As the doors opened on this
year's PMA it was immediately evident that this was going to be
a digital feast, a path photography began to travel in earnest just
a few short years ago. We saw a host of new cameras, including some
exciting new digital SLRs, new software for organizing images, a new
CCD chip from Fuji that addresses some key exposure issues, and a continued
growth of what we call the digital infrastructure with plenty of new
kiosks and digital printing solutions. We saw all sorts of printing,
sending, and enhancement solutions from companies like Applied Science
Fiction, Adobe, Kodak, Fuji, Polaroid, Sony, and more.
Another trend is just how those different megapixel digicams are breaking
out. While the 1 to 2-megapixel models are slowing down, we saw a major
thrust with small and compact 3 to 4-megapixel models with a whole new
cast of 5-megapixel models making their debut. Small but powerful digicams
from Pentax, Minolta, and Casio models show how portability and image
quality can be combined. But megapixels aren't all that determine
the success or failure of a camera--it's the feature set
and perceived value that determines how long a camera will stick around
as well. New tech to look out for this year is the coming surge of digital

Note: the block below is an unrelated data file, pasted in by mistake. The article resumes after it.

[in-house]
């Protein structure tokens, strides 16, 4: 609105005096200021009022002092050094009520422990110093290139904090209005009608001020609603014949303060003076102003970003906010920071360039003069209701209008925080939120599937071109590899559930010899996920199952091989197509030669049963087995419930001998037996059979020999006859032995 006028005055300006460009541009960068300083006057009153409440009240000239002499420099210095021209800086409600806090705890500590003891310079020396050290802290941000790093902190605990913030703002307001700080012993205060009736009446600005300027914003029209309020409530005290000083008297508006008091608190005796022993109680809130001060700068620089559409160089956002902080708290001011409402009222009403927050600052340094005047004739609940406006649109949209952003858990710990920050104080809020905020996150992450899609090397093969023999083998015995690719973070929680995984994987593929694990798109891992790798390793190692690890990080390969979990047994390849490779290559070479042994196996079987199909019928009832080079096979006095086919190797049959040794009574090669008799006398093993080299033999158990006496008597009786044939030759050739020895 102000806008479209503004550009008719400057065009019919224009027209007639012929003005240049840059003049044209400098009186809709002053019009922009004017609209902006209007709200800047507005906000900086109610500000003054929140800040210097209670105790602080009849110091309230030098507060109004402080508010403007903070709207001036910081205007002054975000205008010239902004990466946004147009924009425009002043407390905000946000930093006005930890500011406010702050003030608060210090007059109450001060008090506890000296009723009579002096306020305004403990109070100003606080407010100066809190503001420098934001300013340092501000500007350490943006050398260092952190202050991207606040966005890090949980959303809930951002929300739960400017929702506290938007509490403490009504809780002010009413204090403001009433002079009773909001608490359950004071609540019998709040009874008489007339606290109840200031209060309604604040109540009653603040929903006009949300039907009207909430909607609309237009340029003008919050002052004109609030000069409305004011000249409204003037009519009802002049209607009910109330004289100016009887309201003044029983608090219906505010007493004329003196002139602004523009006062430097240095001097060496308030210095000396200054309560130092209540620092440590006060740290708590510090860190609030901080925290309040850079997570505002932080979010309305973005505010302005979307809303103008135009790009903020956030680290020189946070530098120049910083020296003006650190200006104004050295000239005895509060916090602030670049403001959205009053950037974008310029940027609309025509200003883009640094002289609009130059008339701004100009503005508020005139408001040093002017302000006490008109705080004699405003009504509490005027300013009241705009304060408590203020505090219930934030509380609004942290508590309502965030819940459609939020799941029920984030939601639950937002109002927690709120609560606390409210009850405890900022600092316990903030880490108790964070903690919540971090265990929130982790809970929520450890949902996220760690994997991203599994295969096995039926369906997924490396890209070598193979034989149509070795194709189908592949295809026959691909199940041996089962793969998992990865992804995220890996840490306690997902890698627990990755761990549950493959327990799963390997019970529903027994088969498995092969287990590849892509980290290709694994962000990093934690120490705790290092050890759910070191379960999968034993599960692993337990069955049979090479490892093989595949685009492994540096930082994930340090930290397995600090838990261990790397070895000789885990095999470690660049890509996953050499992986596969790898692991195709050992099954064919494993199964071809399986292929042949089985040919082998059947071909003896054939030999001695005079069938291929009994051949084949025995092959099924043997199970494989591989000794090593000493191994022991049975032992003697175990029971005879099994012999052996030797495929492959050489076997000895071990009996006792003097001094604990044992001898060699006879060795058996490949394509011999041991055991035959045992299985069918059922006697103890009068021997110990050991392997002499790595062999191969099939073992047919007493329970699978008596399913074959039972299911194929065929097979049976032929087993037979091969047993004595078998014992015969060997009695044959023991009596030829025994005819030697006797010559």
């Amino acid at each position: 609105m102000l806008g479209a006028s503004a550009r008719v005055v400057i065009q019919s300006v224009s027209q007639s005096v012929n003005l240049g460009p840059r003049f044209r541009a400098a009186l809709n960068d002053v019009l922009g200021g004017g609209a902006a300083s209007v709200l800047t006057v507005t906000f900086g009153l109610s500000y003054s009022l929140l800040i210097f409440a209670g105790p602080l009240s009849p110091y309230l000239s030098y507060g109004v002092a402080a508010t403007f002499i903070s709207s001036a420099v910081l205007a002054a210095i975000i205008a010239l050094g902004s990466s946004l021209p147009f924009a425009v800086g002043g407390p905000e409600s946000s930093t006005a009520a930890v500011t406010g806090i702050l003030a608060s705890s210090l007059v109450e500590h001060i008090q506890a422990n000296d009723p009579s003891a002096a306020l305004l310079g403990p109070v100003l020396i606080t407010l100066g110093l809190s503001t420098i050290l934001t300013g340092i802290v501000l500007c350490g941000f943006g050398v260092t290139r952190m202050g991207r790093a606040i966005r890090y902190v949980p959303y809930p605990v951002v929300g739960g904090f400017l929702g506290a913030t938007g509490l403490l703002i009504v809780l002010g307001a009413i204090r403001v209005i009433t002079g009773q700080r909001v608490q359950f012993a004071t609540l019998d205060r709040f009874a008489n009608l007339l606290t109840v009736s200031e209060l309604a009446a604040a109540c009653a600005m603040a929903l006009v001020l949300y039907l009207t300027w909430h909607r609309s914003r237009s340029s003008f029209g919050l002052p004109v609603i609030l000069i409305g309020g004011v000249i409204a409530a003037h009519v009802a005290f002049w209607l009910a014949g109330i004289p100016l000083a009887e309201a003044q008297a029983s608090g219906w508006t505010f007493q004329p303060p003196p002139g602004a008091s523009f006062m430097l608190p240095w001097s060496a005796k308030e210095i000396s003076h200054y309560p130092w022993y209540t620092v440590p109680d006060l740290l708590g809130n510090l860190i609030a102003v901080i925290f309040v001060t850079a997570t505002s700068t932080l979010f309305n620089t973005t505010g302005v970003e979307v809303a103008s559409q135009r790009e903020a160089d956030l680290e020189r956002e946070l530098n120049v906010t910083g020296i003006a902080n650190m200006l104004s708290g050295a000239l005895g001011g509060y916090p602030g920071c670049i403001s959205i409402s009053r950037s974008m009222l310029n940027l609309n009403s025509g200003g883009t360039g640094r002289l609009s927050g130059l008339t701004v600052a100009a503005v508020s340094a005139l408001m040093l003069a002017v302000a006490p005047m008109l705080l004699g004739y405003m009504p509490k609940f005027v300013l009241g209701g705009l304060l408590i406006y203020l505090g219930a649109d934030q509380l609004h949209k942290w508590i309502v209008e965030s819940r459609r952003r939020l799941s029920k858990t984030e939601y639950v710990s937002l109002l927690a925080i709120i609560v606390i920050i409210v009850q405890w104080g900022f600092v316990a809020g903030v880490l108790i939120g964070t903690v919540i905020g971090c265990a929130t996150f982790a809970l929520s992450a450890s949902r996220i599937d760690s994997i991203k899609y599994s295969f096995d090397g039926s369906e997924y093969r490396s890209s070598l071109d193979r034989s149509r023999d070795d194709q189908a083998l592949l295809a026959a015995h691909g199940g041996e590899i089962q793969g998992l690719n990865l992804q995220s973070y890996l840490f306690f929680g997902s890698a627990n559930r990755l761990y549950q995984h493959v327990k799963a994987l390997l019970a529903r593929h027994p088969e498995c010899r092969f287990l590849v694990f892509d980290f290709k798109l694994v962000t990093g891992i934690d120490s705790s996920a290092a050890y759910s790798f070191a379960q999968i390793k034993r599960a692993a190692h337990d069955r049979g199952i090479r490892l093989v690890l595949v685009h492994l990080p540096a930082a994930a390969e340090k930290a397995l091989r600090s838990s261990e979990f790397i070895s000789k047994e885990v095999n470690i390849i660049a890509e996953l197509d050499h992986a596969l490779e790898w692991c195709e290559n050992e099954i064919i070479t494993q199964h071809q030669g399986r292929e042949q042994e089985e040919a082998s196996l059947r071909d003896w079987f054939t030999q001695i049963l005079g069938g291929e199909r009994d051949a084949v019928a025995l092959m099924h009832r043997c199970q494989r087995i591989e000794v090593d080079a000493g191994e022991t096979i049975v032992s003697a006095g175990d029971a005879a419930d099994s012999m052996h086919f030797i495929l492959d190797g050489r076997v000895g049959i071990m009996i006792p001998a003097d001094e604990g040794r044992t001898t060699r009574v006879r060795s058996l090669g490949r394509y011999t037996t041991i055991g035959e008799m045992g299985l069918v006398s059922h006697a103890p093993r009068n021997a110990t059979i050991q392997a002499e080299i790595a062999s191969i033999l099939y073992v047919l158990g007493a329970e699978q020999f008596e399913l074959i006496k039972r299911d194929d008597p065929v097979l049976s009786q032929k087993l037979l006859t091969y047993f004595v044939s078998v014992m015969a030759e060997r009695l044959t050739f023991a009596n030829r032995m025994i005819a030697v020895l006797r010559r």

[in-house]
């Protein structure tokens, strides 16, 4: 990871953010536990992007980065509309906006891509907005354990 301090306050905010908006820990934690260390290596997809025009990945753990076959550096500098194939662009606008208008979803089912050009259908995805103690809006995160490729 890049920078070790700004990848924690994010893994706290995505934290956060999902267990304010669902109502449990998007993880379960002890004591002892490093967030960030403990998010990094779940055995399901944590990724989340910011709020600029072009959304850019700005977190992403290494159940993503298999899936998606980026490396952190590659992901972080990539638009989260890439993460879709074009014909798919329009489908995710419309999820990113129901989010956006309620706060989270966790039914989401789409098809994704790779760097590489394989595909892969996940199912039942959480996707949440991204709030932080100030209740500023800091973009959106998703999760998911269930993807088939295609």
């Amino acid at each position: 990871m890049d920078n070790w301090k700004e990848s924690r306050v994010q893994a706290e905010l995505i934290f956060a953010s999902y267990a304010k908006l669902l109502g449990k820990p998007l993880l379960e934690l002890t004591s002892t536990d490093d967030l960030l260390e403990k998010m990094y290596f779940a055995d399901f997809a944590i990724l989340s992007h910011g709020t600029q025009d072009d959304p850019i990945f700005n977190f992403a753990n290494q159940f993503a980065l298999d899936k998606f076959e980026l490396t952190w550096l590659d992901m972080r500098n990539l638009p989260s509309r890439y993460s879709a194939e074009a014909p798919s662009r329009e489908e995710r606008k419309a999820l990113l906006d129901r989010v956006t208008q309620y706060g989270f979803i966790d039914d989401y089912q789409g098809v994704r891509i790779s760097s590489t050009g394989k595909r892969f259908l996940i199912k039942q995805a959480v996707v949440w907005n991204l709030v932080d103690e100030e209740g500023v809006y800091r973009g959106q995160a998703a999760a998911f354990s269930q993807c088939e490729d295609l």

SLRs and new features that appeal to the avid photographer considering
a switch to digital. On the digital SLR front we saw prototypes or "under
glass" models from Olympus and Pentax. We also saw the latest
Canon D10, a digital SLR that challenges the price barriers we all hope
will continue to be broken in this class.
All this chatter about digital should not cloud our view of what's
new in film cameras. We saw a bunch of new 35mm SLRs aimed at the avid
photographer and SLR beginner from Canon, Nikon, Pentax, and Minolta,
as well as some excellent point-and-shoot 35mm cameras, which are priced
more attractively than ever before. We also saw the new Velvia and Astia
chrome films from Fujifilm and a great super wide single-use camera
from Konica. There's a new Leica, some amazing lenses, including
the new optical stabilization model from Sigma, and...
But we don't want to give it all away here. Our great team of
reporters covered this show like never before, and we have reports to
share from Bob Shell, Peter Burian, Joe Farace, Jack Neubart, and Bob
Mayer, veteran industry mavens who know their beat and who will share
all in the following pages.
Any report from a show such as this with so much to cover can't
tell the whole story. Inevitably there will be some products we don't
cover or those that get coverage in a short space that might demand
fuller treatment. But you can count on us to follow up these reports
with tests, technology updates, and more in the coming issues of Shutterbug.
Our aim here is to give you a sense of where photography is going as
reflected in the gear and services that are coming in the year ahead.
All of us came back from the show with a renewed sense of excitement
about photography and imaging, and all agree that this is one of the
most exciting times ever to be involved in this art and craft.